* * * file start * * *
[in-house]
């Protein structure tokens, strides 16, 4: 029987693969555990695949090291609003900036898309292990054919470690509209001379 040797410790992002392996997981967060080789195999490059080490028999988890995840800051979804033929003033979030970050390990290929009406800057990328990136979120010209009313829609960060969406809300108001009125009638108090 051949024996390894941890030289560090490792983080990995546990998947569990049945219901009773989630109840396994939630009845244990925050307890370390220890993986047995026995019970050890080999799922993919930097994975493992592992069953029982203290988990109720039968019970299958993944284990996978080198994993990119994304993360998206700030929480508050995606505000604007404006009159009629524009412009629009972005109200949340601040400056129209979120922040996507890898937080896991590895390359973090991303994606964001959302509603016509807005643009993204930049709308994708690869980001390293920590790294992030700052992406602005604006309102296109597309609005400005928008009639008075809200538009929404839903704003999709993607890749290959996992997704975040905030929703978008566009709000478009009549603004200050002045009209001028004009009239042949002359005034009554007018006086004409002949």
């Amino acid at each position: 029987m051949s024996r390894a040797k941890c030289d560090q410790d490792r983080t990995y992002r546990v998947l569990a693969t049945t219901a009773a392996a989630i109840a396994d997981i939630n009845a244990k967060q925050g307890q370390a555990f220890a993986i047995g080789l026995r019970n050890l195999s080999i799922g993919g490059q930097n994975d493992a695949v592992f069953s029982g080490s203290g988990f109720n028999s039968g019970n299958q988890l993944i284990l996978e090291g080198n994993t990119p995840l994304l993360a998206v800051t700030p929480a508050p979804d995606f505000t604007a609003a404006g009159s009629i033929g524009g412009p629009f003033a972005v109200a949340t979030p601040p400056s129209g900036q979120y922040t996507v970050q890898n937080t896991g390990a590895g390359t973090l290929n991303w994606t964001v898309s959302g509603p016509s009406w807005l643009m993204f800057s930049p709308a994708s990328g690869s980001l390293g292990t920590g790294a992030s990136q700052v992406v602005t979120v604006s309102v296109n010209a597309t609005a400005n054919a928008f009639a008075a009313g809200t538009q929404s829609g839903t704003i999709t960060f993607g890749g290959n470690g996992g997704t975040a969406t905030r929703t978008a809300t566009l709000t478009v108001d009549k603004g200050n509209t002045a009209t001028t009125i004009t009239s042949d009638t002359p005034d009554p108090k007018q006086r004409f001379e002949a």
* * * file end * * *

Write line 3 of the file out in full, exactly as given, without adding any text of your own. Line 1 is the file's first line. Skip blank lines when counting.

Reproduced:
């Amino acid at each position: 029987m051949s024996r390894a040797k941890c030289d560090q410790d490792r983080t990995y992002r546990v998947l569990a693969t049945t219901a009773a392996a989630i109840a396994d997981i939630n009845a244990k967060q925050g307890q370390a555990f220890a993986i047995g080789l026995r019970n050890l195999s080999i799922g993919g490059q930097n994975d493992a695949v592992f069953s029982g080490s203290g988990f109720n028999s039968g019970n299958q988890l993944i284990l996978e090291g080198n994993t990119p995840l994304l993360a998206v800051t700030p929480a508050p979804d995606f505000t604007a609003a404006g009159s009629i033929g524009g412009p629009f003033a972005v109200a949340t979030p601040p400056s129209g900036q979120y922040t996507v970050q890898n937080t896991g390990a590895g390359t973090l290929n991303w994606t964001v898309s959302g509603p016509s009406w807005l643009m993204f800057s930049p709308a994708s990328g690869s980001l390293g292990t920590g790294a992030s990136q700052v992406v602005t979120v604006s309102v296109n010209a597309t609005a400005n054919a928008f009639a008075a009313g809200t538009q929404s829609g839903t704003i999709t960060f993607g890749g290959n470690g996992g997704t975040a969406t905030r929703t978008a809300t566009l709000t478009v108001d009549k603004g200050n509209t002045a009209t001028t009125i004009t009239s042949d009638t002359p005034d009554p108090k007018q006086r004409f001379e002949a």